To the Other Children
To the Other Children
A poem by Claud Lovat Fraser, with an introduction by Jane Audas
Lovat Fraser's poem was written in 1916, in the trenches at Ypres, just weeks before its author received the injuries that would send him back to England, and, eventually, kill him. Yet it is just the sort of verse that rarely finds its way into anthologies of war poetry. There is no hint of regret, not enough misery, and, above all, no mud. Lovat Fraser did not do mud. What he gives us instead was a glimpse of a future where soldier's footsteps are retraced by children at play, where the horrors of war are mitigated, even justified by children. During the whole of his all too brief life, Lovat remained a child at heart. One of the few books he took with him to France was an 18th-century chapbook of songs, a talisman to remind him, perhaps, why he was there.
We have set the book in Verona from Stephenson Blake and printed it on Magnani Broadlaid with ink from Hawthorn Printmakers Supplies. The line blocks were made by PLG Repro from sometimes difficult originals. The book is sewn into a vivid blue card with an oversized title lable pasted on. As always, this twenty-fourth New Year Booklet lightens the twelve days of Christmas with a 'Spirit of Joy'. (continued below)
Lovat Fraser had joined the army as soon as he was able in 1914. He was commissioned as an acting Captain in the Durham Light Infantry, his first engagement being the Battle of Loos in 1915. He fought at Armentières and, eventually at Ypres. Shortly after this poem was written, Lovat Fraser was invalided home after being gassed then buried alive by a shell explosion. He was suffering from shell-shock as well as damaged lungs. He spent the rest of the war at office jobs while in and out of hospital.
We remember Lovat Fraser today not as a poet, although he has a small body of light verse, but as an artist. He loved art from a young age, sketching, illustrating nursery rhymes and designing toy theatre productions for his family. As a young man before the war, he, Ralph Hodgson and Holbrook Jackson began the innovative 'Flying Fame' series of chapbooks and broadsheets. After the war he continued to follow his talent as an illustrator, leading eventually to toy design, advertising, and costume and stage sets for the theatre. His friends and colleagues included the poets Ralph Hodgson and James Stephens, wood engraver and stage designer Gordon Craig, artists and illustrators Paul Nash and Albert Rutherston, publicists and printers Joseph Thorp and Harold Curwen. His sketchbook was always with him--friends called it 'Lovat's knitting' because he was invariably turning out his distinctive black pen drawings which looked back to the 18th century for inspiration. Once colour was added (and what colour it was!) his work was sometimes criticised as being 'too modern' and futuristic', but it didn't stop it from being popular. Joseph Thorp was running a prototype 'design agency' and was an efficient agent. His work was seen on Curwen Press productions from patterned papers to advertising leaflets, his work for Heal's, Eno's Fruit Salts, and Mac Fisheries set a new tone for advertisement. His biggest success was undoubtedly his sets and costumes for Nigel Playfair's production of the Beggar's Opera in 1921.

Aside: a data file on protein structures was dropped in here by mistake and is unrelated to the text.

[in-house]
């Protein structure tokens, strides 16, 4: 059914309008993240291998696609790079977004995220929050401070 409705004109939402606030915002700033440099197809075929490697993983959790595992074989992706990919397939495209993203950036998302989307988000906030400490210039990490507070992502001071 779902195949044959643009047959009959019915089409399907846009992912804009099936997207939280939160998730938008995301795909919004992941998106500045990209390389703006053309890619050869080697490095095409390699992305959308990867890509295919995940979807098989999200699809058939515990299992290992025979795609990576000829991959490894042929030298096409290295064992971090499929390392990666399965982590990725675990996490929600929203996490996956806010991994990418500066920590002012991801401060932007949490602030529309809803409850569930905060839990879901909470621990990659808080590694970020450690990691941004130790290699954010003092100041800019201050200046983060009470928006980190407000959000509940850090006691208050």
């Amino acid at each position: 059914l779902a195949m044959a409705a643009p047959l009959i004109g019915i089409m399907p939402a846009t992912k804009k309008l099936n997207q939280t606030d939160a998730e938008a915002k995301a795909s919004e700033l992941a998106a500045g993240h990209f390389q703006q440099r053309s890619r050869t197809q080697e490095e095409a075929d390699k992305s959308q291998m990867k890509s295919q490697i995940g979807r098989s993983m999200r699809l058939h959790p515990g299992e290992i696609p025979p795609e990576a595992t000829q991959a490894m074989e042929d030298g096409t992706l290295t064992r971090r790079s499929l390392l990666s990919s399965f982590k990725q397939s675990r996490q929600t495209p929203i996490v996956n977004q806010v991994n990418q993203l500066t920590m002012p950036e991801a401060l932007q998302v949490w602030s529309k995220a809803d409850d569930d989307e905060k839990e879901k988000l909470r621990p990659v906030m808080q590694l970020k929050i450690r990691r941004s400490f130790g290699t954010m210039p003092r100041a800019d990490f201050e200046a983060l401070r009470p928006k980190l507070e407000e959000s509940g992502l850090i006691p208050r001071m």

Although he continued to work, his lungs remained weak. While on a family holiday to Dymchurch in Kent 1n the summer of 1921, he took ill, and died after an operation on June 18th. His name is inscribed on the War Memorial in Buntingford, his family home.